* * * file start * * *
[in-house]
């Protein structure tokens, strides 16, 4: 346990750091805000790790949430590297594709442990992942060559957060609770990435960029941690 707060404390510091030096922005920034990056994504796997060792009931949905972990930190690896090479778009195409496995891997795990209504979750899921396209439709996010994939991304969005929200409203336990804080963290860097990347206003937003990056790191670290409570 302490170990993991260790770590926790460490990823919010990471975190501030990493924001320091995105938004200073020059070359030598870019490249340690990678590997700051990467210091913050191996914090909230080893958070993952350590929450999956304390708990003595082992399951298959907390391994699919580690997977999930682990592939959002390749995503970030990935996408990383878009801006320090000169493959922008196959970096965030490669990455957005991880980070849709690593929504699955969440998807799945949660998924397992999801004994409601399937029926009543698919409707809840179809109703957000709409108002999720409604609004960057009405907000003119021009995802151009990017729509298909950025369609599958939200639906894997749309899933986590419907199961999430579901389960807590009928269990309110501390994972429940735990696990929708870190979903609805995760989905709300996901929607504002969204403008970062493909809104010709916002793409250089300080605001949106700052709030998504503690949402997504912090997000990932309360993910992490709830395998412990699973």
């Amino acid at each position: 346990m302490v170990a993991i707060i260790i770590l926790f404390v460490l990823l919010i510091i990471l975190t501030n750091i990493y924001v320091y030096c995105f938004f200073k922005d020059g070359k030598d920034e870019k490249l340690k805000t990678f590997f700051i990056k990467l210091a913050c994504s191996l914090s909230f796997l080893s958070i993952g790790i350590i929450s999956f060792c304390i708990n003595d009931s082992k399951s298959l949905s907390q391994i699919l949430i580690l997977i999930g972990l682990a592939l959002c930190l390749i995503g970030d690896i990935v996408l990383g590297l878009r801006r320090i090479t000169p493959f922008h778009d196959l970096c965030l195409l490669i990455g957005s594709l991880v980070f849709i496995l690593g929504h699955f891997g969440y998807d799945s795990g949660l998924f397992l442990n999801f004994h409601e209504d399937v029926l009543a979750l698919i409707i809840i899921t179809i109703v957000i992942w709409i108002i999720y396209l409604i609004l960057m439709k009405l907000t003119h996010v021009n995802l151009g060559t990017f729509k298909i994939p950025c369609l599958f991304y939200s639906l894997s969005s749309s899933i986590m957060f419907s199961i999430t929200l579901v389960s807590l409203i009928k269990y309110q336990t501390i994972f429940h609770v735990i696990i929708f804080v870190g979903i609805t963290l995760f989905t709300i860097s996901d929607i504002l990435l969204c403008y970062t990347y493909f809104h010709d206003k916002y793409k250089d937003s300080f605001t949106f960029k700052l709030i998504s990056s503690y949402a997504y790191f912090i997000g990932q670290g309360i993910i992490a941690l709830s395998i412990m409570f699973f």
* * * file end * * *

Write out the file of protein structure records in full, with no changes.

[in-house]
């Protein structure tokens, strides 16, 4: 346990750091805000790790949430590297594709442990992942060559957060609770990435960029941690 707060404390510091030096922005920034990056994504796997060792009931949905972990930190690896090479778009195409496995891997795990209504979750899921396209439709996010994939991304969005929200409203336990804080963290860097990347206003937003990056790191670290409570 302490170990993991260790770590926790460490990823919010990471975190501030990493924001320091995105938004200073020059070359030598870019490249340690990678590997700051990467210091913050191996914090909230080893958070993952350590929450999956304390708990003595082992399951298959907390391994699919580690997977999930682990592939959002390749995503970030990935996408990383878009801006320090000169493959922008196959970096965030490669990455957005991880980070849709690593929504699955969440998807799945949660998924397992999801004994409601399937029926009543698919409707809840179809109703957000709409108002999720409604609004960057009405907000003119021009995802151009990017729509298909950025369609599958939200639906894997749309899933986590419907199961999430579901389960807590009928269990309110501390994972429940735990696990929708870190979903609805995760989905709300996901929607504002969204403008970062493909809104010709916002793409250089300080605001949106700052709030998504503690949402997504912090997000990932309360993910992490709830395998412990699973």
């Amino acid at each position: 346990m302490v170990a993991i707060i260790i770590l926790f404390v460490l990823l919010i510091i990471l975190t501030n750091i990493y924001v320091y030096c995105f938004f200073k922005d020059g070359k030598d920034e870019k490249l340690k805000t990678f590997f700051i990056k990467l210091a913050c994504s191996l914090s909230f796997l080893s958070i993952g790790i350590i929450s999956f060792c304390i708990n003595d009931s082992k399951s298959l949905s907390q391994i699919l949430i580690l997977i999930g972990l682990a592939l959002c930190l390749i995503g970030d690896i990935v996408l990383g590297l878009r801006r320090i090479t000169p493959f922008h778009d196959l970096c965030l195409l490669i990455g957005s594709l991880v980070f849709i496995l690593g929504h699955f891997g969440y998807d799945s795990g949660l998924f397992l442990n999801f004994h409601e209504d399937v029926l009543a979750l698919i409707i809840i899921t179809i109703v957000i992942w709409i108002i999720y396209l409604i609004l960057m439709k009405l907000t003119h996010v021009n995802l151009g060559t990017f729509k298909i994939p950025c369609l599958f991304y939200s639906l894997s969005s749309s899933i986590m957060f419907s199961i999430t929200l579901v389960s807590l409203i009928k269990y309110q336990t501390i994972f429940h609770v735990i696990i929708f804080v870190g979903i609805t963290l995760f989905t709300i860097s996901d929607i504002l990435l969204c403008y970062t990347y493909f809104h010709d206003k916002y793409k250089d937003s300080f605001t949106f960029k700052l709030i998504s990056s503690y949402a997504y790191f912090i997000g990932q670290g309360i993910i992490a941690l709830s395998i412990m409570f699973f």